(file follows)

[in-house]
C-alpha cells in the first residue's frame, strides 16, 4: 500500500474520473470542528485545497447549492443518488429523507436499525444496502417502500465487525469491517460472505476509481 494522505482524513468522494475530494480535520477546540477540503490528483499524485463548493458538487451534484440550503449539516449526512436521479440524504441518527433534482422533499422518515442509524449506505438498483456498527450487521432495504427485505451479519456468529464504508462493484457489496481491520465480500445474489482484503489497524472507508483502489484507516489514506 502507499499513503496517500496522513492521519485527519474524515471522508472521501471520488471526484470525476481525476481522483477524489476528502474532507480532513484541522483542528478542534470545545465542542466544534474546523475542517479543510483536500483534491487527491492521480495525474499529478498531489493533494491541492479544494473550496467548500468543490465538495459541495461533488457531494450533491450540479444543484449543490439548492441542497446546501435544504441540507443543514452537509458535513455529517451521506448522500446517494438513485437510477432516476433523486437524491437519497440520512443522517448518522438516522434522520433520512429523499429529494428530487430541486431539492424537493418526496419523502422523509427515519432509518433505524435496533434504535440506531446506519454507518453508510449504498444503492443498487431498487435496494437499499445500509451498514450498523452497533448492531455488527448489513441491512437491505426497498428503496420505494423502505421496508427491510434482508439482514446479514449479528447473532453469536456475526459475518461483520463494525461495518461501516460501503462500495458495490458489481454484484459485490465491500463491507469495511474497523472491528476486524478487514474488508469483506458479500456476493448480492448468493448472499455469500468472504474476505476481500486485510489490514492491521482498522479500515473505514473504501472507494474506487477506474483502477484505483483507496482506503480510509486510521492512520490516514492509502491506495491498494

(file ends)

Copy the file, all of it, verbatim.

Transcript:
[in-house]
C-alpha cells in the first residue's frame, strides 16, 4: 500500500474520473470542528485545497447549492443518488429523507436499525444496502417502500465487525469491517460472505476509481 494522505482524513468522494475530494480535520477546540477540503490528483499524485463548493458538487451534484440550503449539516449526512436521479440524504441518527433534482422533499422518515442509524449506505438498483456498527450487521432495504427485505451479519456468529464504508462493484457489496481491520465480500445474489482484503489497524472507508483502489484507516489514506 502507499499513503496517500496522513492521519485527519474524515471522508472521501471520488471526484470525476481525476481522483477524489476528502474532507480532513484541522483542528478542534470545545465542542466544534474546523475542517479543510483536500483534491487527491492521480495525474499529478498531489493533494491541492479544494473550496467548500468543490465538495459541495461533488457531494450533491450540479444543484449543490439548492441542497446546501435544504441540507443543514452537509458535513455529517451521506448522500446517494438513485437510477432516476433523486437524491437519497440520512443522517448518522438516522434522520433520512429523499429529494428530487430541486431539492424537493418526496419523502422523509427515519432509518433505524435496533434504535440506531446506519454507518453508510449504498444503492443498487431498487435496494437499499445500509451498514450498523452497533448492531455488527448489513441491512437491505426497498428503496420505494423502505421496508427491510434482508439482514446479514449479528447473532453469536456475526459475518461483520463494525461495518461501516460501503462500495458495490458489481454484484459485490465491500463491507469495511474497523472491528476486524478487514474488508469483506458479500456476493448480492448468493448472499455469500468472504474476505476481500486485510489490514492491521482498522479500515473505514473504501472507494474506487477506474483502477484505483483507496482506503480510509486510521492512520490516514492509502491506495491498494